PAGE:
If ever there was an inept government being led around by its nose by financial masters, this one is it. Whatever Wall Street wants, Wall Street gets. As for the general population - the ones who pay all the bills and pay for bailouts and frauds - they receive the shaft.
The current legislation under proposal, offered by the Senate's Gang of Six, promises %3.7 Trillion in savings, some of it - about $1 Trillion - supposedly to come from increased revenues. House Republicans have already started making noise about it, since the plan calls for some tax increases. While President Obama seemed to be thrilled about the plan at a 1:30 press conference, party leaders Harry Reid and Mitch McConnell seem to have been cut off at the knees after working on an alternative plan to both save face and raise the debt ceiling.
Nonetheless, Wall Street acted as though manna was being dropped from the heavens, boosting stocks an additional 100 points on top of the bogus 100-point, low-volume, morning melt-up.
Forget TV dramas and soap operas. The best one is being played out right on CNBC every day with the fraudulent bankers running the politicians in a light-hearted farce known as the US economy.
Dow 12,587.42, +202.26 (1.63%)
NASDAQ 2,826.52, +61.41 (2.22%)
S&P 500 1,326.73, +21.29 (1.63%)
NYSE Composite 8,254.38, +118.85 (1.46%)
Advancing issues led decliners by an unhealthy margin, 5167-1418. On the NASDAQ, there were 68 new highs and 34 new lows. The NYSE showed 79 new highs and 32 new lows. The combined total of 147 new highs and 66 new lows completely reversed yesterday's dour numbers. Volume was as pathetic as it gets, especially on a 200-point Dow move.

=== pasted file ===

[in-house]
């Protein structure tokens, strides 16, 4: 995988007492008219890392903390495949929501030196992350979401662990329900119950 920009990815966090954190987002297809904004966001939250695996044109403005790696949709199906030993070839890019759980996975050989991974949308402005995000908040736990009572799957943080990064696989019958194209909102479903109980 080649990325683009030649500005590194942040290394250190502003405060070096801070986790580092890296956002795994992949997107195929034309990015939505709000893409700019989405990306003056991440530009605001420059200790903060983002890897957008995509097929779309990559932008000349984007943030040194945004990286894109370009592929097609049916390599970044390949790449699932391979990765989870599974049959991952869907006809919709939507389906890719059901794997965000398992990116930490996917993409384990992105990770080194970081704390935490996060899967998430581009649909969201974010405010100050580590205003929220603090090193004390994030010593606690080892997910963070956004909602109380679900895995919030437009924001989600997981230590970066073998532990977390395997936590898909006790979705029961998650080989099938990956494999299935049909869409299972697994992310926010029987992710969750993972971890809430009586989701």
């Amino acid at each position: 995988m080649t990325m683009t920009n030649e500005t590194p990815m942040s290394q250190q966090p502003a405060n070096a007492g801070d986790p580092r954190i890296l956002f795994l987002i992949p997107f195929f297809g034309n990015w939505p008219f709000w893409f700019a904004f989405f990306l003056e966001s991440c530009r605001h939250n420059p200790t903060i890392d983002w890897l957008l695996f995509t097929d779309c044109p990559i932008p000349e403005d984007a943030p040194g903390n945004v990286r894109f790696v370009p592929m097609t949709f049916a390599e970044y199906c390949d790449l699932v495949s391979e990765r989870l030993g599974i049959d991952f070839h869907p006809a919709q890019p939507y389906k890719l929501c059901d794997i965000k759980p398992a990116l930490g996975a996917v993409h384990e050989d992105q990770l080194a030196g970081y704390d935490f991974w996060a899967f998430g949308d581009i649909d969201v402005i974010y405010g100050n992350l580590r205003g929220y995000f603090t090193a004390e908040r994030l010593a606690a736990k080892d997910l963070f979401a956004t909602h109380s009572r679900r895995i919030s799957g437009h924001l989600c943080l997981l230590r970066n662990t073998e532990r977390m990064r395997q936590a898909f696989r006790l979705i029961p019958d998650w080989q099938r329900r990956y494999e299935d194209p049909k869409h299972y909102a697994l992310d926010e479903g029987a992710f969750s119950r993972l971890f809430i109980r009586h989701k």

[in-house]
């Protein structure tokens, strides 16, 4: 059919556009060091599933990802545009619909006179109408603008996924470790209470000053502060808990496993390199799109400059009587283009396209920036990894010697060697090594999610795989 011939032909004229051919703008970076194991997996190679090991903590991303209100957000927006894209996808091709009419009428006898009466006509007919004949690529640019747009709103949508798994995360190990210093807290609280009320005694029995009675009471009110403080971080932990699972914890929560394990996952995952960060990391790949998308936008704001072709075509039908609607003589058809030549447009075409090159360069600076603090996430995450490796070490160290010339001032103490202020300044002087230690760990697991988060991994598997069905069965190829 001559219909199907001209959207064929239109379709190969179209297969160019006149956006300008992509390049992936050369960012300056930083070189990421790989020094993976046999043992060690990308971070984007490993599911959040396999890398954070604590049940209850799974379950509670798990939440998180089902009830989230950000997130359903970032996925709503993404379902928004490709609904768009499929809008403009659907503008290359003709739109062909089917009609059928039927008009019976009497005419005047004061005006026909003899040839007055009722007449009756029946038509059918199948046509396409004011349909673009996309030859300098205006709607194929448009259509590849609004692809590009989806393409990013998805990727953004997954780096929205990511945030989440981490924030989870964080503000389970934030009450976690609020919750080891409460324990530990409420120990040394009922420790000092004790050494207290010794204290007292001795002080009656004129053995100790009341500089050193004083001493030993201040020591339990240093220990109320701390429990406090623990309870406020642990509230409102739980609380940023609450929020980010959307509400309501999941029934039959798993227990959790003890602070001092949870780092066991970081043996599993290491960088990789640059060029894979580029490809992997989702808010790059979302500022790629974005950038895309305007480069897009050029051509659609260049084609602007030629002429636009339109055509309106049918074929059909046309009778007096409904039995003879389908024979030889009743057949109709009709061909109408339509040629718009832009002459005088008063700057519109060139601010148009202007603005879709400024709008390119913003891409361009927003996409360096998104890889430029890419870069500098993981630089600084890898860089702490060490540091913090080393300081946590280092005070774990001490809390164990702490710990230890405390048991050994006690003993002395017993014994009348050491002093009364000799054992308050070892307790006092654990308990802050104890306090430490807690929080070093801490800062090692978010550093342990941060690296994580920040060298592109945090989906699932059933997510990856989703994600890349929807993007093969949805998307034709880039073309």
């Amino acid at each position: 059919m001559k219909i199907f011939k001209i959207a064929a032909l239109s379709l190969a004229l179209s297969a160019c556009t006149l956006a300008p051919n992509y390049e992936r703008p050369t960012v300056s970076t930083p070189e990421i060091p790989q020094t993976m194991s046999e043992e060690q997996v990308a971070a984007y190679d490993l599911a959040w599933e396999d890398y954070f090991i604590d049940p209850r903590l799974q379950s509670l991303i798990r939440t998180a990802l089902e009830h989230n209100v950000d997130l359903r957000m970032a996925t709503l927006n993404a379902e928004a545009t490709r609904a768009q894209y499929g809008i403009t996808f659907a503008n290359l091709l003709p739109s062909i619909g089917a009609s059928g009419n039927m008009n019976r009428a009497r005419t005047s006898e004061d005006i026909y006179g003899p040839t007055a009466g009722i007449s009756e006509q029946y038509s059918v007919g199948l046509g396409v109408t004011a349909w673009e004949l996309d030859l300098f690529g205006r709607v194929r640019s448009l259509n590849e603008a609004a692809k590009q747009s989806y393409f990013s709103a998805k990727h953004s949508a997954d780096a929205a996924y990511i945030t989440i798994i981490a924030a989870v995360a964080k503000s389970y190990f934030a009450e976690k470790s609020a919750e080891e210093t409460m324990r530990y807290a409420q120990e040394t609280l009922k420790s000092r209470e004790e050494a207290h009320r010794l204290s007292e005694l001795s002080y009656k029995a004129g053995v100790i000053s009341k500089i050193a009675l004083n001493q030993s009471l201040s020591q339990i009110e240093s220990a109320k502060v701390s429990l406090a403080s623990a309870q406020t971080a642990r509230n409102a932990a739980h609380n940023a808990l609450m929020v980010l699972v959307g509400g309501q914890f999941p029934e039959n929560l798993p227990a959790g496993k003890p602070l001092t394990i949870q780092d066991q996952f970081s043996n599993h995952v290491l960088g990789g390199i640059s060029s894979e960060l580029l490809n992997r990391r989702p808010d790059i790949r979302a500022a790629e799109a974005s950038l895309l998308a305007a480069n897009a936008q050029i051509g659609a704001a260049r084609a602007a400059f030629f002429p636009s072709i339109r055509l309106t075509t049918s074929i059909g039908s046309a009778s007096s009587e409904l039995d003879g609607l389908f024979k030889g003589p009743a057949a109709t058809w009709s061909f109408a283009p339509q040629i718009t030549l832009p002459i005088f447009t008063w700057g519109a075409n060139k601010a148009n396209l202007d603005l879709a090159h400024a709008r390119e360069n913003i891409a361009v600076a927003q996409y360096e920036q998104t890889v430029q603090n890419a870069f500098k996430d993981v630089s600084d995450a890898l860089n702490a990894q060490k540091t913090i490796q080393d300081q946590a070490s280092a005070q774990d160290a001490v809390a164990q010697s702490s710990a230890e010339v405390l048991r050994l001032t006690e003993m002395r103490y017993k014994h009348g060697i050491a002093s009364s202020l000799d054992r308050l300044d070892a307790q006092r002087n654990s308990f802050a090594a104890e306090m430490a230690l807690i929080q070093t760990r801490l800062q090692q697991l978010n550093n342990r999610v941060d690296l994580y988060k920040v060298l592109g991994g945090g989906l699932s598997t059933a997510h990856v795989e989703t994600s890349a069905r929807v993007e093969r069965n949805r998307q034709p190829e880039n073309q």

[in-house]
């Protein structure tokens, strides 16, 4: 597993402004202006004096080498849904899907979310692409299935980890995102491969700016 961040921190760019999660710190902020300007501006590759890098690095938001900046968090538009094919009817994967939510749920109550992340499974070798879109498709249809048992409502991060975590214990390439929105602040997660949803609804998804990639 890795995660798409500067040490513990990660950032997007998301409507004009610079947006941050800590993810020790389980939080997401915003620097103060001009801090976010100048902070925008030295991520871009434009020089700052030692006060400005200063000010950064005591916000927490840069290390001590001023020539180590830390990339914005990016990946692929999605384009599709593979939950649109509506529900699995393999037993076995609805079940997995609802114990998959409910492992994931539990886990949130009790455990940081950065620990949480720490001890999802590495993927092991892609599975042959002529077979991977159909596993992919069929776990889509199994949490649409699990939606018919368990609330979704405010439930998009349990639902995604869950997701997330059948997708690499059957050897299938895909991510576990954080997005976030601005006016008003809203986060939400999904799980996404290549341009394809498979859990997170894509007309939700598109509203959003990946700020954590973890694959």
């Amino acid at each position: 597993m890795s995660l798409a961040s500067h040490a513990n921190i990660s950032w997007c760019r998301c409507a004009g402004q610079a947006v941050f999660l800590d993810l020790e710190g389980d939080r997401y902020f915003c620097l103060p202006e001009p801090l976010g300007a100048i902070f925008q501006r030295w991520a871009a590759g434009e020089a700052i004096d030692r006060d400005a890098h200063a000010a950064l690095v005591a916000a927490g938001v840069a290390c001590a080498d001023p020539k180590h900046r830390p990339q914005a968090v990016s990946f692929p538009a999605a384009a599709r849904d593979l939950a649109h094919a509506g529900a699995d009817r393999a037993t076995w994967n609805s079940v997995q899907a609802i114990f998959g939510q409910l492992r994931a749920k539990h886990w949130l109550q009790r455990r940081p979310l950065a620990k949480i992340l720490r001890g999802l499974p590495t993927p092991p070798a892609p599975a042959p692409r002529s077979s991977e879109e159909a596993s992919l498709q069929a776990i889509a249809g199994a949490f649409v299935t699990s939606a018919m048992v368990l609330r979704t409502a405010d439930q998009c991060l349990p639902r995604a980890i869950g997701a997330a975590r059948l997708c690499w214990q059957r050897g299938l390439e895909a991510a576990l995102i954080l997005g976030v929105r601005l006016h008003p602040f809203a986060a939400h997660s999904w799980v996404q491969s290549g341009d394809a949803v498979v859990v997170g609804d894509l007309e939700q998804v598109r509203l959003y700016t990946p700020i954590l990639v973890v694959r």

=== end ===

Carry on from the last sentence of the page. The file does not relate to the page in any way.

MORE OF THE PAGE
NASDAQ Volume 1,842,038,625.00
NYSE Volume 4,228,335,000
Commodities changed direction on the day as well, which is not surprising for WTI crude oil, which continued it's up-and-down daily fluctuation, rising by $1.57, to $97.50. The lowered prices for gold (-$1.30, to $1,601.10) and silver (-0.12, to $40.22) are also in line with the corrupt rigging in those markets.
The best news of the day came from the financial sector, which was offering its own version of "recovery summer." Bank of America (BAC) posted a loss of 90 cents per share in the second quarter, mostly attributed to mortgage put-backs and side deals with note-holders. The stock traded as low as 9.40 following the pre-market release of second quarter results, ending the day down 0.15, at 9.57, another new 2-year low in a recent string of them.
Goldman Sachs (GS) also released fiscal first quarter results before the bell and came in with numbers in-line with analyst expectations, .
From the article linked above:
Revenue in Goldman's core fixed-income trading division fell 63% sequentially and 53% year-over-year due to reduced trading activity and economic uncertainty. That, along with weakness in its lending-and-investing division, led to an 18% year-on-year decline in overall firm revenue.
Doing "God's work," huh, guys? God must be angry.